The judge found both men liable as publisher and editor under strict liability principles. Justice Calanchini said that views attributed to Nicholas in the original article amounted to a contempt because a fair minded and reasonable person reading them would conclude that "those who claim to be performing judicial functions in Fiji are not in fact a judiciary at all” and presented a “real risk to the administration of justice in Fiji by undermining the authority, integrity and impartiality of the court and the judiciary”.
Fiji has been frequently criticised in recent years for proceeding with contempt of court charges that infringe international human rights to freedom of opinion and freedom of expression.
Fiji Times lawyer John Apted told Justice Calanchini that chief editor Fred Wesley was unaware of the story that was published. And according to the newspaper’s own report of the mitigation meeting:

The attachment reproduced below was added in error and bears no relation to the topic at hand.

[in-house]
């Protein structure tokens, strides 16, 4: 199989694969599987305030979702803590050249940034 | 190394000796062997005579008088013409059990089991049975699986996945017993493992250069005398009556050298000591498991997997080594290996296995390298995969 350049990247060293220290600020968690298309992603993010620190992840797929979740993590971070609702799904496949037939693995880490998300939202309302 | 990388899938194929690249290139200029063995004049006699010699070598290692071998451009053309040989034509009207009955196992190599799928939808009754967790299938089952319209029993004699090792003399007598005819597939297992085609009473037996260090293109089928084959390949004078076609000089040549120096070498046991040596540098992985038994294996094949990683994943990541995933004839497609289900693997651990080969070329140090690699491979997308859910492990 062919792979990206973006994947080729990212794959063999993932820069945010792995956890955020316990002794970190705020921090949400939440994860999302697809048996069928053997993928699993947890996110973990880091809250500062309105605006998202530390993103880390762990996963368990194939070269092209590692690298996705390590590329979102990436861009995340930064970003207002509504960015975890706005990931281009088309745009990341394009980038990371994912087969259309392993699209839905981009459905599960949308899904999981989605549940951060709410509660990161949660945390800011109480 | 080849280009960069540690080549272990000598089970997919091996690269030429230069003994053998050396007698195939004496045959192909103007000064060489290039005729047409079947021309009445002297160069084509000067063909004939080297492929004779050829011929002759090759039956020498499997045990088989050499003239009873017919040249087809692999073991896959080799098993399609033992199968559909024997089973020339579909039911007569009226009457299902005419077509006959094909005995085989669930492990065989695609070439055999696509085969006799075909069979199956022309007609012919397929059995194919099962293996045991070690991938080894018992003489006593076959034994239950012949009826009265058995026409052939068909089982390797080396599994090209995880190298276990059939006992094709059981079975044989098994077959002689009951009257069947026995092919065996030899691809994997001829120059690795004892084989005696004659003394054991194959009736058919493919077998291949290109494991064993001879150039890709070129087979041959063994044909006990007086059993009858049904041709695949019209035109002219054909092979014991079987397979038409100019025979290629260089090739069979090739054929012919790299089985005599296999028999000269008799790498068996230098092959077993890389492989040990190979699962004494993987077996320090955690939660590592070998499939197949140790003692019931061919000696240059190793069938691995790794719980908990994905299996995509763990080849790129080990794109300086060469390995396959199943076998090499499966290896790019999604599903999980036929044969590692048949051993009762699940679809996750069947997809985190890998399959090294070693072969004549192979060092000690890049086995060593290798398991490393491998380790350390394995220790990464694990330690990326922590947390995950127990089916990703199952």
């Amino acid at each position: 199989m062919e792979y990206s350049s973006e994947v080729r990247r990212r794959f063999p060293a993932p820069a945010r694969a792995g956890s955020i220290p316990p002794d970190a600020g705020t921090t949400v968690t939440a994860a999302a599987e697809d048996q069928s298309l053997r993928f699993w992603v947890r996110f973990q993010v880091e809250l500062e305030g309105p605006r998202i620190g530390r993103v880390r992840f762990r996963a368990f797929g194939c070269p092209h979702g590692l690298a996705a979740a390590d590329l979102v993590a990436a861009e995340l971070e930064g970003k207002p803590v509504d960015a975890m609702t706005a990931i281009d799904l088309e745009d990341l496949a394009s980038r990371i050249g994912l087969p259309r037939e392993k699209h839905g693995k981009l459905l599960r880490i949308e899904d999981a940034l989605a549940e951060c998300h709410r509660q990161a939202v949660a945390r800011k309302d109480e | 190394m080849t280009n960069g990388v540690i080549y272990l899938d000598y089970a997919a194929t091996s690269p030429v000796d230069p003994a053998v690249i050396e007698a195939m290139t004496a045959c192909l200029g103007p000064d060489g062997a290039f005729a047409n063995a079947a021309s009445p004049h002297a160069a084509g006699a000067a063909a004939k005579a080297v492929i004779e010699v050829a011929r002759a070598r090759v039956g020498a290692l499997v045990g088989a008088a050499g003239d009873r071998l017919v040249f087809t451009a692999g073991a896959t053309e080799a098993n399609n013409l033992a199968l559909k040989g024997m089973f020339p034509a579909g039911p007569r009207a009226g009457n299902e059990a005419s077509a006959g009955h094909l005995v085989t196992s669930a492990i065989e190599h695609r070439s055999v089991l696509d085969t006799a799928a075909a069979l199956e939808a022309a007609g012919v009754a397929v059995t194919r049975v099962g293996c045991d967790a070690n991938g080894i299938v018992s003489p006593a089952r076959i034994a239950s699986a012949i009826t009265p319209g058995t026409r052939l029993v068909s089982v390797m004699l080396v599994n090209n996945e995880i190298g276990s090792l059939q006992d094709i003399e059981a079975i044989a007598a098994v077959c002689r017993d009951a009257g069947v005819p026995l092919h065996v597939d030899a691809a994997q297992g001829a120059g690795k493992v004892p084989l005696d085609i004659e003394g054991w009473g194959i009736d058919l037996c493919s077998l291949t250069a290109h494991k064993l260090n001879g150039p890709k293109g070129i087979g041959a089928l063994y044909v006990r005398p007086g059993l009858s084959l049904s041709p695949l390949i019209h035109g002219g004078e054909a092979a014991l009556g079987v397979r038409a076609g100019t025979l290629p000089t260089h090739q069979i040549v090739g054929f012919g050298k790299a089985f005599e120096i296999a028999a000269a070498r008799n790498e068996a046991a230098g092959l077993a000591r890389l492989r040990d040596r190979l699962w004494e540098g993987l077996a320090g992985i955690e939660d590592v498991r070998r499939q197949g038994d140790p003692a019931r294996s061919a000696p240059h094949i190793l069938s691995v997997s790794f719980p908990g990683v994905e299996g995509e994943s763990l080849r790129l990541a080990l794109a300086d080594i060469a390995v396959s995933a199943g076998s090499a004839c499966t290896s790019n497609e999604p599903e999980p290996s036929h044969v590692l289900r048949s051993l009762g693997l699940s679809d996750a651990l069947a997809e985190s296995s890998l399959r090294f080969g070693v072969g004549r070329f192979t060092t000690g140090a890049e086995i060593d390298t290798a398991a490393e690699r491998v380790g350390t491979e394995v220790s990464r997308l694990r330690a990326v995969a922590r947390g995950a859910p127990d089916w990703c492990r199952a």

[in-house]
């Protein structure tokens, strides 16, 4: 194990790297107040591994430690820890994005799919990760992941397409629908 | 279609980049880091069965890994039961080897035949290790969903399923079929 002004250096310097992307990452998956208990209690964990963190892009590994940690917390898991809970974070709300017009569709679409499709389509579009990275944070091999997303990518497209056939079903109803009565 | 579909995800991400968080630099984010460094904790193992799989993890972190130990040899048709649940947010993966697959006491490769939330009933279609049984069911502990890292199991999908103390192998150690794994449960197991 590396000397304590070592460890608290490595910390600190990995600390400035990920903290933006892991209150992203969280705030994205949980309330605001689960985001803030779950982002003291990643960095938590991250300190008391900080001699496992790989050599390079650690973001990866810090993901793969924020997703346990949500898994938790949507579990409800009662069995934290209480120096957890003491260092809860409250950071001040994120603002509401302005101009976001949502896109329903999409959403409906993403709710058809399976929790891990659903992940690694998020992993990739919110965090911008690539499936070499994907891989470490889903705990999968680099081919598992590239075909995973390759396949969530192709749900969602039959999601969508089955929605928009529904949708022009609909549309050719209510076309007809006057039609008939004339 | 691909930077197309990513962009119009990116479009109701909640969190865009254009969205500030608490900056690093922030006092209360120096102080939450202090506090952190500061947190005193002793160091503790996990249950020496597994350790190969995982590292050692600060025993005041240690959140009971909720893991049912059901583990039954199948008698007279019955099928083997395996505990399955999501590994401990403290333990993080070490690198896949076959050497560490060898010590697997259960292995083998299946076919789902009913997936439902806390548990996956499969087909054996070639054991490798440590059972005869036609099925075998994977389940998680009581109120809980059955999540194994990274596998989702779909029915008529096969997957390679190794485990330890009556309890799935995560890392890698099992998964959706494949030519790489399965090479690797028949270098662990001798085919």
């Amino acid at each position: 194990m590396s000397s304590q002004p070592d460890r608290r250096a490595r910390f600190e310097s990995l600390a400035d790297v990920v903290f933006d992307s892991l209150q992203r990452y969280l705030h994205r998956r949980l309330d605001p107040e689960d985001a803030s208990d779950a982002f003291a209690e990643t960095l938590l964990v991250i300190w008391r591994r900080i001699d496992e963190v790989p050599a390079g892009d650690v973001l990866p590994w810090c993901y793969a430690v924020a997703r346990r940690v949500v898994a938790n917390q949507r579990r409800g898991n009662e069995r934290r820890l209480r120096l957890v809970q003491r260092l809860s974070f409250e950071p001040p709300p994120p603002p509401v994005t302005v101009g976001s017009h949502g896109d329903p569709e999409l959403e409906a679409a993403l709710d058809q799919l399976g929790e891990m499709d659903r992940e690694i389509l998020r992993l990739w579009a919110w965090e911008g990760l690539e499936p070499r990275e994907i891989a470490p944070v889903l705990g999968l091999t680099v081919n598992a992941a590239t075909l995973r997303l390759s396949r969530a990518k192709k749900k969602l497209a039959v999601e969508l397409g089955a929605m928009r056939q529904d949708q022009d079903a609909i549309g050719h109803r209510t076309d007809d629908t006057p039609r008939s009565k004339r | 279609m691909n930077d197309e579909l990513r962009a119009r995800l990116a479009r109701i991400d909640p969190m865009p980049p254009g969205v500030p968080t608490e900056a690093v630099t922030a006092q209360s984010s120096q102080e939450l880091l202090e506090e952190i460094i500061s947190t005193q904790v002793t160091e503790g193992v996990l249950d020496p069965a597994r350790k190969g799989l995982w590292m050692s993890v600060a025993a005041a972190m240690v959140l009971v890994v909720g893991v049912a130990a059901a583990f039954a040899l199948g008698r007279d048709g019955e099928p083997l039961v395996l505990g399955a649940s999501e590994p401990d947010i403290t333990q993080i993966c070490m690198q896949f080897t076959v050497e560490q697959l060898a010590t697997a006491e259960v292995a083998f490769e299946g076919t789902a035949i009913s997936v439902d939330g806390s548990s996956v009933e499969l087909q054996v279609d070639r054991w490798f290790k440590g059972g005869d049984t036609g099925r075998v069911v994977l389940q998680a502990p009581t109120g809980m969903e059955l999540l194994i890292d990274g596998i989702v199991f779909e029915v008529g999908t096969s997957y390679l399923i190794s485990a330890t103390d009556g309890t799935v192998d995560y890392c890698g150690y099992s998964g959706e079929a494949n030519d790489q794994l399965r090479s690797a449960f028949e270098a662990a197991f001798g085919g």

“It was entirely up to the sports editor who, due to time constraints and no show of some staff, admitted he did not read the article.
“Apted says on that day the editor, Fred Wesley, was not at work.
“In his mitigation submission, Apted once again asked for forgiveness from the court on behalf of his client.
“He also told the court that the Fiji Times had agreed to publish an apology on the front page of the newspaper.
“He said the Fiji Times was a very good corporate citizen and was working for the communities and a good example was the publishing of the Nai Lalakai and Shanti Dutt vernacular despite making losses.”
The Fiji Sun reported:
“The Attorney-General’s office proposed that a $500,000 fine be imposed on the Fiji Times Limited and a six-month imprisonment term for its editor-in-chief Fred Wesley.
“Appearing on behalf of the Attorney-General, acting Solicitor-General Sharvada Sharma submitted that given the seriousness of the contempt offence the Fiji Times should:
• pay no less than $500,000 within a period of time deemed appropriate by the court.